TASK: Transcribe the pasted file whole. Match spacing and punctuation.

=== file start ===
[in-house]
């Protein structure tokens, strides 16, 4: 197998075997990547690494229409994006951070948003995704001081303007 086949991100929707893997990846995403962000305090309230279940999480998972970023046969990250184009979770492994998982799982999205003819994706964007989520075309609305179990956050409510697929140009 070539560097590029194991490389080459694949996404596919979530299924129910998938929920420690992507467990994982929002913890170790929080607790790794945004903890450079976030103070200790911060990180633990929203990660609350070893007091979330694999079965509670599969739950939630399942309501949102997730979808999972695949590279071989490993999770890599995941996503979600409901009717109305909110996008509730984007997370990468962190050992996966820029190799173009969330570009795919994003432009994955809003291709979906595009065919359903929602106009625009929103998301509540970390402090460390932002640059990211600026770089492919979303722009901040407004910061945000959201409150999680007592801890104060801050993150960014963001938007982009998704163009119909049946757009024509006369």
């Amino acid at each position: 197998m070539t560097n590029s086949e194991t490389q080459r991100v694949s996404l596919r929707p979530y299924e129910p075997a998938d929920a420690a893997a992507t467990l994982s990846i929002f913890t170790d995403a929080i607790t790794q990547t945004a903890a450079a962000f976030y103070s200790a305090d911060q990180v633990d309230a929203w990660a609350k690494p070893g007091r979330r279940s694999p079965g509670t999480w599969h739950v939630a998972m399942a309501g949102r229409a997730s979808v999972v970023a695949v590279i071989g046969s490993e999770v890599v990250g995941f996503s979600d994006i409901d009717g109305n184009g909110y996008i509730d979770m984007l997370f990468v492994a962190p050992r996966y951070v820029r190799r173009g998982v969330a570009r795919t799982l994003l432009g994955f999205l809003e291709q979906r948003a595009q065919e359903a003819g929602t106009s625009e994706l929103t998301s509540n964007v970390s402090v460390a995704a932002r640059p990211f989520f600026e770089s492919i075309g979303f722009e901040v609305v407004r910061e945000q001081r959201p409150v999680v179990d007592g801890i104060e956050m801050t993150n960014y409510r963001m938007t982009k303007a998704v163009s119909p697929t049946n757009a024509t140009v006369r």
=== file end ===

[in-house]
């Protein structure tokens, strides 16, 4: 197998075997990547690494229409994006951070948003995704001081303007 086949991100929707893997990846995403962000305090309230279940999480998972970023046969990250184009979770492994998982799982999205003819994706964007989520075309609305179990956050409510697929140009 070539560097590029194991490389080459694949996404596919979530299924129910998938929920420690992507467990994982929002913890170790929080607790790794945004903890450079976030103070200790911060990180633990929203990660609350070893007091979330694999079965509670599969739950939630399942309501949102997730979808999972695949590279071989490993999770890599995941996503979600409901009717109305909110996008509730984007997370990468962190050992996966820029190799173009969330570009795919994003432009994955809003291709979906595009065919359903929602106009625009929103998301509540970390402090460390932002640059990211600026770089492919979303722009901040407004910061945000959201409150999680007592801890104060801050993150960014963001938007982009998704163009119909049946757009024509006369």
């Amino acid at each position: 197998m070539t560097n590029s086949e194991t490389q080459r991100v694949s996404l596919r929707p979530y299924e129910p075997a998938d929920a420690a893997a992507t467990l994982s990846i929002f913890t170790d995403a929080i607790t790794q990547t945004a903890a450079a962000f976030y103070s200790a305090d911060q990180v633990d309230a929203w990660a609350k690494p070893g007091r979330r279940s694999p079965g509670t999480w599969h739950v939630a998972m399942a309501g949102r229409a997730s979808v999972v970023a695949v590279i071989g046969s490993e999770v890599v990250g995941f996503s979600d994006i409901d009717g109305n184009g909110y996008i509730d979770m984007l997370f990468v492994a962190p050992r996966y951070v820029r190799r173009g998982v969330a570009r795919t799982l994003l432009g994955f999205l809003e291709q979906r948003a595009q065919e359903a003819g929602t106009s625009e994706l929103t998301s509540n964007v970390s402090v460390a995704a932002r640059p990211f989520f600026e770089s492919i075309g979303f722009e901040v609305v407004r910061e945000q001081r959201p409150v999680v179990d007592g801890i104060e956050m801050t993150n960014y409510r963001m938007t982009k303007a998704v163009s119909p697929t049946n757009a024509t140009v006369r």